Self-driving vehicle developer Waymo has given the public a peek inside the cabs of their heavy-duty trucks. Sort of.
Reporters were invited to experience a “virtual ride along” in the cab of truck guided by the Waymo Driver system. The ride along was billed as a live demonstration. And while the feed reporters watched was in real-time, it was on a one-minute delay.
Waymo is the self-driving arm of Alphabet, Google’s parent company.
Inside the cab of the Peterbilt were two humans. One was in the driver’s seat, the other in the passenger’s. The person in the passenger seat had a laptop open and was observing the data coming in from the system’s sensors.
At the beginning of the demonstration, the human driver was in control of the vehicle. But after pulling onto I-10 outside Phoenix, the computer took over. Even when the machine driver took over, the human driver had his hands only a few inches from the steering wheel at all times.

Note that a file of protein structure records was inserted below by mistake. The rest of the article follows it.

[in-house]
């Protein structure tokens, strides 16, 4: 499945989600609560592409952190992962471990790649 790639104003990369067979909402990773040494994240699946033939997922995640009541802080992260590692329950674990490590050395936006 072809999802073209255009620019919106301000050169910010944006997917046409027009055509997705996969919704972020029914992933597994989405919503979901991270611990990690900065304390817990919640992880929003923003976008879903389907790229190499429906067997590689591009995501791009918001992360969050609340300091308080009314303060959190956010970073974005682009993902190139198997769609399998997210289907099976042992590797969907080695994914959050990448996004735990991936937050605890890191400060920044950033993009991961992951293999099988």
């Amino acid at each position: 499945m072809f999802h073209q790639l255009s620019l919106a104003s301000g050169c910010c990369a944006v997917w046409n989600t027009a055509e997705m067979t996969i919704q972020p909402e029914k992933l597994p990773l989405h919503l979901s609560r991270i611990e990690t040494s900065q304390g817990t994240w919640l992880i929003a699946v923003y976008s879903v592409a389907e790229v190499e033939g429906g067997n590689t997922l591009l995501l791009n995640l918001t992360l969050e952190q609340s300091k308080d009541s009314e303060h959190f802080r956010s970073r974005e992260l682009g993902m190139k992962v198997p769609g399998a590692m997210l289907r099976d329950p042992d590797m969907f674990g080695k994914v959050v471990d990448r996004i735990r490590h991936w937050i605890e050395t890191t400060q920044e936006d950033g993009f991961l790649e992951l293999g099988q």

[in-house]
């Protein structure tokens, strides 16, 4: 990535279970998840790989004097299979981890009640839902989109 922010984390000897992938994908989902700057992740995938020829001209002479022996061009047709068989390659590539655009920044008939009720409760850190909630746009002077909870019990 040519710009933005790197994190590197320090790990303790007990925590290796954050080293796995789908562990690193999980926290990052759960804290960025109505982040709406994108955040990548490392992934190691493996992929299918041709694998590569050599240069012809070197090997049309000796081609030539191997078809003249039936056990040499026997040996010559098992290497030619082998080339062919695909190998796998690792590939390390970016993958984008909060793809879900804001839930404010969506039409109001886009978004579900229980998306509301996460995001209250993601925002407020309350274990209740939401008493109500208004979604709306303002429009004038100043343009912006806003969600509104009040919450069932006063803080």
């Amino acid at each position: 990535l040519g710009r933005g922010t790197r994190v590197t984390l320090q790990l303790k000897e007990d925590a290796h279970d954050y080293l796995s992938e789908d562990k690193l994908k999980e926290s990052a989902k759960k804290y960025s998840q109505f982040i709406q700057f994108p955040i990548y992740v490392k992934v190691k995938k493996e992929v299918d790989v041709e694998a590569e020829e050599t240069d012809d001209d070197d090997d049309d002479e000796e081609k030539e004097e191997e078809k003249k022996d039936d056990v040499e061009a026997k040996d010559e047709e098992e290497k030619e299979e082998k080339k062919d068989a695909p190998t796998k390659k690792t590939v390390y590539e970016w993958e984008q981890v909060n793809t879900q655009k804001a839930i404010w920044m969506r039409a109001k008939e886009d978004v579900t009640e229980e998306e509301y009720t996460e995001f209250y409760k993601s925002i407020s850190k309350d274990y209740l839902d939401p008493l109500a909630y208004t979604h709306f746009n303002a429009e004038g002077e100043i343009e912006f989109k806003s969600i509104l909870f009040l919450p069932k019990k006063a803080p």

This is the fourth generation Waymo Driver. It uses cameras, radar, and three different types of lidar sensors to observe the world around it. According to a spokesperson, it takes in information as far away as three football fields.
During the demonstration, the human driver took over when the route took them off of the freeway. Surface streets still present more of a challenge to the self-driving system.
The Waymo Driver hauled its trailer around 15 miles on I-10 and Route 202 over the course of the demonstration.
Waymo says that they’re still a few years away from commercial autonomous trucking. And they claim that even when it does start, it will be a gradual process.